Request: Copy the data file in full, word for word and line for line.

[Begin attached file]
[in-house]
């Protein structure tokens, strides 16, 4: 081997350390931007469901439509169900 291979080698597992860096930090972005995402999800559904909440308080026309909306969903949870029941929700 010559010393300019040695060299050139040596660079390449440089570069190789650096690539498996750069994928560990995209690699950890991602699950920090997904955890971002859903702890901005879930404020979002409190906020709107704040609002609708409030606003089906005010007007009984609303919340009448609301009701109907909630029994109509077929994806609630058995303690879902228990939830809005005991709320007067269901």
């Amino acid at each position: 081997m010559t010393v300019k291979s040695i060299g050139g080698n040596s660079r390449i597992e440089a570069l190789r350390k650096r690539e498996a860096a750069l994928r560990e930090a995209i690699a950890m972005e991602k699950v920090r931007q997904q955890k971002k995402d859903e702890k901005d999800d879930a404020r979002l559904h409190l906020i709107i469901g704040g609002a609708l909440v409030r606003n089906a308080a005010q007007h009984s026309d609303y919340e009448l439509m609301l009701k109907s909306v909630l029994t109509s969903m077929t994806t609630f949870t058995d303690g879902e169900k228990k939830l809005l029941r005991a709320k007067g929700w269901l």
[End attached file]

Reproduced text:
[in-house]
């Protein structure tokens, strides 16, 4: 081997350390931007469901439509169900 291979080698597992860096930090972005995402999800559904909440308080026309909306969903949870029941929700 010559010393300019040695060299050139040596660079390449440089570069190789650096690539498996750069994928560990995209690699950890991602699950920090997904955890971002859903702890901005879930404020979002409190906020709107704040609002609708409030606003089906005010007007009984609303919340009448609301009701109907909630029994109509077929994806609630058995303690879902228990939830809005005991709320007067269901």
């Amino acid at each position: 081997m010559t010393v300019k291979s040695i060299g050139g080698n040596s660079r390449i597992e440089a570069l190789r350390k650096r690539e498996a860096a750069l994928r560990e930090a995209i690699a950890m972005e991602k699950v920090r931007q997904q955890k971002k995402d859903e702890k901005d999800d879930a404020r979002l559904h409190l906020i709107i469901g704040g609002a609708l909440v409030r606003n089906a308080a005010q007007h009984s026309d609303y919340e009448l439509m609301l009701k109907s909306v909630l029994t109509s969903m077929t994806t609630f949870t058995d303690g879902e169900k228990k939830l809005l029941r005991a709320k007067g929700w269901l």